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Eventually Arabia united again, this time under the leadership of the Midianites. The Qur'anic and Biblical records clearly remember when the Arabs united under Midianite leadership and challenged the nations outside of Arabia. This time they met their defeat in the Levant.
Many centuries later, the tribes of Ishmael take leadership, this time under the direction of the Nabataean tribe, descendants of the eldest son of Ishmael. This empire would be different, for the backbone of this empire was trade not military force. The Qur'an calls them the people of Thamud, meaning after 'Ud. The Jews called them Nabataeans, and the Romans simply refer to them as Arabs. In 106 AD the northern part of their kingdom was absorbed into the Roman Empire and eventually they faded from view.
It was not until 600 AD that the Arabian Peninsula was again united, this time under the flag of Islam. Once again the tribes of Arabia burst from the deserts challenging the surrounding nations. This time they would not be easily defeated, and their armies marched to China in the east, Spain in the west, and Vienna in the north.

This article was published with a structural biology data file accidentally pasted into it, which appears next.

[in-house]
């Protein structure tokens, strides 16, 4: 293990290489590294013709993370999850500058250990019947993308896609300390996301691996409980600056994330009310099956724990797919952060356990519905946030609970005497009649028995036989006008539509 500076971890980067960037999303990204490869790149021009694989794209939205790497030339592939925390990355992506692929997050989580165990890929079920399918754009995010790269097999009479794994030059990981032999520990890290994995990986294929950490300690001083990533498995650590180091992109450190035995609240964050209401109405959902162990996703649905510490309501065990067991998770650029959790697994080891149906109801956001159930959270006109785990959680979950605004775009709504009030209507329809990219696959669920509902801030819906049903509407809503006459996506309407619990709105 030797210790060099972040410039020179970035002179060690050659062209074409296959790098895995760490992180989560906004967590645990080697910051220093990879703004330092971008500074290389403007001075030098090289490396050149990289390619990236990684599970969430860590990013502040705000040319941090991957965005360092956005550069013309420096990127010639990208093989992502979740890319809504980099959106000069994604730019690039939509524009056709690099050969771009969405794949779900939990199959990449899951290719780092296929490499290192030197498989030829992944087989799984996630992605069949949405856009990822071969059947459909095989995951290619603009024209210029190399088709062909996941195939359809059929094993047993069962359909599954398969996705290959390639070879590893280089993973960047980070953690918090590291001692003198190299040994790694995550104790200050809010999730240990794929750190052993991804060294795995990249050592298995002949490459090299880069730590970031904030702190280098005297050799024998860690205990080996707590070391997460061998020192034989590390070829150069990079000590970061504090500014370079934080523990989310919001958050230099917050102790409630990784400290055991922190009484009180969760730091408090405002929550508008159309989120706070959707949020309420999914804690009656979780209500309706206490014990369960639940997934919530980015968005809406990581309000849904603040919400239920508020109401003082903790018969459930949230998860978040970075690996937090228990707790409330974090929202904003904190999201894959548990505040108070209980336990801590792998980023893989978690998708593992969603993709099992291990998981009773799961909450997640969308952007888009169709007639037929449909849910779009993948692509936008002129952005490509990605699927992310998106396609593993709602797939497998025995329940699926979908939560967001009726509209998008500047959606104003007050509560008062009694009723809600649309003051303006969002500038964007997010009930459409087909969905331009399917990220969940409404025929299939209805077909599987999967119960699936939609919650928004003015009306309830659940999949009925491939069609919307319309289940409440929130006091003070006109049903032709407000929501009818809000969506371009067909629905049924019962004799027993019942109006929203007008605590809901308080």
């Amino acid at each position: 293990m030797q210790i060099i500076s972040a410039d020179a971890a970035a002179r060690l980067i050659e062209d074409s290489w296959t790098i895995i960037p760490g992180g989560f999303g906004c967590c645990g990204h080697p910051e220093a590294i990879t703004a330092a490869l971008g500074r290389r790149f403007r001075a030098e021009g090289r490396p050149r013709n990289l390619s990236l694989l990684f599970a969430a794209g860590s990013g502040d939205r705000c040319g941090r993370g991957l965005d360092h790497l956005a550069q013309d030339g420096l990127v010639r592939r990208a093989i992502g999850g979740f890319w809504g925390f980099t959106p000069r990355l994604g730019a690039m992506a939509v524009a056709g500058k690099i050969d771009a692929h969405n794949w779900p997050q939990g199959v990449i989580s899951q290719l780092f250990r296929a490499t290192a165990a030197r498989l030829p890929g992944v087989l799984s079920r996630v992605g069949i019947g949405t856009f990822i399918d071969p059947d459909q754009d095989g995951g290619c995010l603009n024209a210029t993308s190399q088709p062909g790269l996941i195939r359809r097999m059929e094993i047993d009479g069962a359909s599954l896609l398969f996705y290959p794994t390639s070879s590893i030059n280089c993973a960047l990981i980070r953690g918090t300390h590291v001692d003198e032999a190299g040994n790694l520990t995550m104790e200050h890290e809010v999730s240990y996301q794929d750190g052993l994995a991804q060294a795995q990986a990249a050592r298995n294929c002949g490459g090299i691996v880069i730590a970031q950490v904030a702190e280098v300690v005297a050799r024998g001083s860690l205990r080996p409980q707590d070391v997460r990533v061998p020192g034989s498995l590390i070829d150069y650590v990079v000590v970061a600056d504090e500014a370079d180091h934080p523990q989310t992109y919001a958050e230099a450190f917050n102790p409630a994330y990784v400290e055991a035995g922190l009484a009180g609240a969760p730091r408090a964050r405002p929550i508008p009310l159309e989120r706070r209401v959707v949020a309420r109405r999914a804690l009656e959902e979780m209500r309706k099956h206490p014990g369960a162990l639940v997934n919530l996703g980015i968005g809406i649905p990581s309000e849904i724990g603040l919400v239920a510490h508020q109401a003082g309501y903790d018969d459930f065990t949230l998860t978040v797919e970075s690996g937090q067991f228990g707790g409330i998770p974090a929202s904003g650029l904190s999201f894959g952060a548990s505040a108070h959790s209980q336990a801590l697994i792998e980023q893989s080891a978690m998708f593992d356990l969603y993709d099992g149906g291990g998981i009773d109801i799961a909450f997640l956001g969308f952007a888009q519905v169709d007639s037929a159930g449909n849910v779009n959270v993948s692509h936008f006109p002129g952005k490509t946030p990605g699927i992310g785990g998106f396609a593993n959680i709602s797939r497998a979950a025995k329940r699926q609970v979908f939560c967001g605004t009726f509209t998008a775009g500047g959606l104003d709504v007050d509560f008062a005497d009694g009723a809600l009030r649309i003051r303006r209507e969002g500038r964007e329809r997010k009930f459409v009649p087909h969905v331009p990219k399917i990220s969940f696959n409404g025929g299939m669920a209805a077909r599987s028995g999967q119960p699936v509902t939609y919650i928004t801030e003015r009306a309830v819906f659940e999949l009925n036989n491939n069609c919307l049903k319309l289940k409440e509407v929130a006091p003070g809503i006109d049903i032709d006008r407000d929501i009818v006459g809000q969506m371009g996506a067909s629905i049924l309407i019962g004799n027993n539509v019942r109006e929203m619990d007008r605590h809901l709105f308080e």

But there is more to this book than a study of the four times when the Arabs demonstrated their greatness. This book also examines the geographical references in the Qur'an cross-referencing them with historical locations. The surprise comes when Gibson examines the Holy City of Islam, known as Mecca. Here Gibson finds evidence that the original Holy City was in northern Arabia in the city of Petra. He theorizes that during an Islamic civil war one hundred years after Muhammad, the Ka'ba was destroyed and the Black Rock was moved to its present location. Gibson examines archaeological, historical and literary evidence that support this theory and addresses many questions and objections that readers may have.
This book contains many references, as well as some useful appendices including a 32 page time line of Islamic history from 550 AD - 1095 AD, and a 20 page annotated selected bibliography of early Islamic sources in chronological order from 724 AD - 1100 AD plus a list of many early Qur'anic manuscripts. Fully referenced with many illustrations and photos.
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